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Behaving Badly in Early and Medieval China$
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N. Harry Rothschild and Leslie V. Wallace

Print publication date: 2017

Print ISBN-13: 9780824867812

Published to Hawaii Scholarship Online: January 2018

DOI: 10.21313/hawaii/9780824867812.001.0001

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PRINTED FROM HAWAII SCHOLARSHIP ONLINE (www.hawaii.universitypressscholarship.com). (c) Copyright Hawaii University Press, 2021. All Rights Reserved. An individual user may print out a PDF of a single chapter of a monograph in HSO for personal use.date: 27 October 2021

There Are Maggots in My Soup!

There Are Maggots in My Soup!

Medieval Accounts of Unfilial Children

(p.19) 1 There Are Maggots in My Soup!
Behaving Badly in Early and Medieval China

Keith N. Knapp

University of Hawai'i Press

Medieval China generated numerous filial piety tales, yet only a few depict a child violating the dictates of xiao孝‎ (filial devotion). Nevertheless these narratives were well-known and often depicted pictorially. These tales provide us with striking testimony of the types of behavior patriarchs feared and loathed. Early medieval (220-589 CE) narratives are notable in that unfilial children are never allowed to stand alone. After they have committed an unfilial act, a filial son either corrects their mistake or punishes them. The unfiliality displayed in a tale must be contained. Sui-Tang (589-907) tales of the unfilial have a different emphasis. In these narratives, the main protagonist is the unfilial child – there is no filial son to save the day. However, Heaven steps in and supernaturally punishes the unfilial, often by means of a lightning bolt. The emphasis in these narratives betray the influence of Daoist and Buddhist ideas.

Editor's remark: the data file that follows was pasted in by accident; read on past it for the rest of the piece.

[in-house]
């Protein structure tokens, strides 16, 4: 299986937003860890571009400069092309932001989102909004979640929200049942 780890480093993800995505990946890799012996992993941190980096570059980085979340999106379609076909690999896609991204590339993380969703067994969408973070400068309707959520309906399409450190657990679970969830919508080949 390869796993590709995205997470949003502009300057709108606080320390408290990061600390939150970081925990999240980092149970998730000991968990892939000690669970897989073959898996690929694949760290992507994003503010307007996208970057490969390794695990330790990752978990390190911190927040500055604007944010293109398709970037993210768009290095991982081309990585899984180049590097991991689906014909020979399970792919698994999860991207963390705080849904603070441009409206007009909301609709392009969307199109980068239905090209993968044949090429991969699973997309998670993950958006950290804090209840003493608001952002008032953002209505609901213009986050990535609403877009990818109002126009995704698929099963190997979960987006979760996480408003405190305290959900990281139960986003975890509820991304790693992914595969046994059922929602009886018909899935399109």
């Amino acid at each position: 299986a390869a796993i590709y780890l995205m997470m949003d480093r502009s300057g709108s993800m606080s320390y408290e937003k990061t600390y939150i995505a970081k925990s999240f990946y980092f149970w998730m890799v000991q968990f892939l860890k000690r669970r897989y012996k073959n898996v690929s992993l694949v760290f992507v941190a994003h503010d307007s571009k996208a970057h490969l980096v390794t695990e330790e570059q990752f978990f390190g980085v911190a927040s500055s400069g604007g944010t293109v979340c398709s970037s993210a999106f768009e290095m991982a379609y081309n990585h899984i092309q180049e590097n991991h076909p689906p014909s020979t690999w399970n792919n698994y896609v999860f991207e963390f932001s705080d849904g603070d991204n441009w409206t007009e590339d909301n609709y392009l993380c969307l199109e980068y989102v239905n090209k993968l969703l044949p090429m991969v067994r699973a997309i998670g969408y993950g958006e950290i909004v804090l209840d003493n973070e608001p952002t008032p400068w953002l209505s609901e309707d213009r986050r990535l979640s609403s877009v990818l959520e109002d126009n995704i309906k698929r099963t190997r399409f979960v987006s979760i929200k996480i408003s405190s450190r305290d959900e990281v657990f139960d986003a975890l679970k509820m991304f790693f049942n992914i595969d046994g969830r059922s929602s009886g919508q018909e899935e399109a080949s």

Keywords:   unfiliality (buxiao 不孝), accounts of Filial Children 孝子傳 (Xiaozi zhuan), The Twenty-four Filial Exemplars (Ershisi xiao 二十四孝), Heaven (Tian 天), iconography, Remonstration, polluted vital energy (xieqi 邪氣), karma

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